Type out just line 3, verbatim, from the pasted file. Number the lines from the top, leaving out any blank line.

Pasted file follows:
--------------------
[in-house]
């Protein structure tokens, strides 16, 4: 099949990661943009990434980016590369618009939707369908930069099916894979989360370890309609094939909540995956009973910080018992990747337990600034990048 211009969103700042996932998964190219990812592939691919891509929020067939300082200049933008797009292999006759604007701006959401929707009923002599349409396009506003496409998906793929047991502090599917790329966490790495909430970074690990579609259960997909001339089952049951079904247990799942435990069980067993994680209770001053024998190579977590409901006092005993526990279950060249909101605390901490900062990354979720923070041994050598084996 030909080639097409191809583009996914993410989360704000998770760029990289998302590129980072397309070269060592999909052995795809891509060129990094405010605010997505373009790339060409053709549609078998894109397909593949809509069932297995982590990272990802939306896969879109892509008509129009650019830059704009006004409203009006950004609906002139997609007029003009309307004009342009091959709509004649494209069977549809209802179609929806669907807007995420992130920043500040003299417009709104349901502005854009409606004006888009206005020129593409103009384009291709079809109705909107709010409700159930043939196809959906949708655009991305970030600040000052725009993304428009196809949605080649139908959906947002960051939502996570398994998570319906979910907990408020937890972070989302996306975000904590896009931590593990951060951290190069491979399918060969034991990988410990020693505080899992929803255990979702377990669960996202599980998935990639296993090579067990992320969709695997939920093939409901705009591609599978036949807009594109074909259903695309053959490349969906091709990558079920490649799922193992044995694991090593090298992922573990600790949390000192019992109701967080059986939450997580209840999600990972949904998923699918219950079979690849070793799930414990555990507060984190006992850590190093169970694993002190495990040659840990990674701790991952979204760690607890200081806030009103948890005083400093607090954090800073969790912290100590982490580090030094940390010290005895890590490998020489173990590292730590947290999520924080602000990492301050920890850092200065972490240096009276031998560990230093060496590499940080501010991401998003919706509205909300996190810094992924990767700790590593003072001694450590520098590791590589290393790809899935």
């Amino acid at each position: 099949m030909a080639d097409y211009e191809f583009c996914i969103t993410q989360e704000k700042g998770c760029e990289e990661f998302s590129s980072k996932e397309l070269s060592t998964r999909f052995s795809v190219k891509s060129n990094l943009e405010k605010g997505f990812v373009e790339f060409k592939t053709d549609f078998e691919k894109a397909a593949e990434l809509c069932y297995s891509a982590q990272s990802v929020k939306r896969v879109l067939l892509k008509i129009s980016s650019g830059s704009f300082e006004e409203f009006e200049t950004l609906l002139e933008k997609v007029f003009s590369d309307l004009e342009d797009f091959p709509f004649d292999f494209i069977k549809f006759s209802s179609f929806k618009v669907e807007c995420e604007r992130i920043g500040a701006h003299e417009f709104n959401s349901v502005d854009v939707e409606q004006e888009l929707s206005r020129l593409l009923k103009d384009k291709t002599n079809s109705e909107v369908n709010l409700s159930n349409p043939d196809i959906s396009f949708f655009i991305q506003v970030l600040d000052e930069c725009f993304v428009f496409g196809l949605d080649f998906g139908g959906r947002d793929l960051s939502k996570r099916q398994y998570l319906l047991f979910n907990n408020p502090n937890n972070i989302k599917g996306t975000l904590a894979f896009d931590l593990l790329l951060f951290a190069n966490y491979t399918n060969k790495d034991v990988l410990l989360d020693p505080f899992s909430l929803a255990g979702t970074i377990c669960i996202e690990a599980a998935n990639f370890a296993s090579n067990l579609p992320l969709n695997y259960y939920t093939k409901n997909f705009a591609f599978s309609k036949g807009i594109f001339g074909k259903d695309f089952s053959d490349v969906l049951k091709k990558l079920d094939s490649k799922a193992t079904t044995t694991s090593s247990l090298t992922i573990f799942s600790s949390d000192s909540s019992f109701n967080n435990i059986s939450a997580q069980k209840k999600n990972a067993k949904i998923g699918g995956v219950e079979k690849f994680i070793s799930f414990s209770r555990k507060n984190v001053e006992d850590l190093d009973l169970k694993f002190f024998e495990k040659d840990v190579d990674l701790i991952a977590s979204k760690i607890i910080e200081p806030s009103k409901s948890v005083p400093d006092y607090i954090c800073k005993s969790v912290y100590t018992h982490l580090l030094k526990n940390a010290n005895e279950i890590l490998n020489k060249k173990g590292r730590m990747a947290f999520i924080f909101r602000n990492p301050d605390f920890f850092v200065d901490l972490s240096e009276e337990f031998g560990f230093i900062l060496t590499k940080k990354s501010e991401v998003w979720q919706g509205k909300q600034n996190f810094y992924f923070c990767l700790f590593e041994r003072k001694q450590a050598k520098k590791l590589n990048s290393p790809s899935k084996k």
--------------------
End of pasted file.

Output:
């Amino acid at each position: 099949m030909a080639d097409y211009e191809f583009c996914i969103t993410q989360e704000k700042g998770c760029e990289e990661f998302s590129s980072k996932e397309l070269s060592t998964r999909f052995s795809v190219k891509s060129n990094l943009e405010k605010g997505f990812v373009e790339f060409k592939t053709d549609f078998e691919k894109a397909a593949e990434l809509c069932y297995s891509a982590q990272s990802v929020k939306r896969v879109l067939l892509k008509i129009s980016s650019g830059s704009f300082e006004e409203f009006e200049t950004l609906l002139e933008k997609v007029f003009s590369d309307l004009e342009d797009f091959p709509f004649d292999f494209i069977k549809f006759s209802s179609f929806k618009v669907e807007c995420e604007r992130i920043g500040a701006h003299e417009f709104n959401s349901v502005d854009v939707e409606q004006e888009l929707s206005r020129l593409l009923k103009d384009k291709t002599n079809s109705e909107v369908n709010l409700s159930n349409p043939d196809i959906s396009f949708f655009i991305q506003v970030l600040d000052e930069c725009f993304v428009f496409g196809l949605d080649f998906g139908g959906r947002d793929l960051s939502k996570r099916q398994y998570l319906l047991f979910n907990n408020p502090n937890n972070i989302k599917g996306t975000l904590a894979f896009d931590l593990l790329l951060f951290a190069n966490y491979t399918n060969k790495d034991v990988l410990l989360d020693p505080f899992s909430l929803a255990g979702t970074i377990c669960i996202e690990a599980a998935n990639f370890a296993s090579n067990l579609p992320l969709n695997y259960y939920t093939k409901n997909f705009a591609f599978s309609k036949g807009i594109f001339g074909k259903d695309f089952s053959d490349v969906l049951k091709k990558l079920d094939s490649k799922a193992t079904t044995t694991s090593s247990l090298t992922i573990f799942s600790s949390d000192s909540s019992f109701n967080n435990i059986s939450a997580q069980k209840k999600n990972a067993k949904i998923g699918g995956v219950e079979k690849f994680i070793s799930f414990s209770r555990k507060n984190v001053e006992d850590l190093d009973l169970k694993f002190f024998e495990k040659d840990v190579d990674l701790i991952a977590s979204k760690i607890i910080e200081p806030s009103k409901s948890v005083p400093d006092y607090i954090c800073k005993s969790v912290y100590t018992h982490l580090l030094k526990n940390a010290n005895e279950i890590l490998n020489k060249k173990g590292r730590m990747a947290f999520i924080f909101r602000n990492p301050d605390f920890f850092v200065d901490l972490s240096e009276e337990f031998g560990f230093i900062l060496t590499k940080k990354s501010e991401v998003w979720q919706g509205k909300q600034n996190f810094y992924f923070c990767l700790f590593e041994r003072k001694q450590a050598k520098k590791l590589n990048s290393p790809s899935k084996k």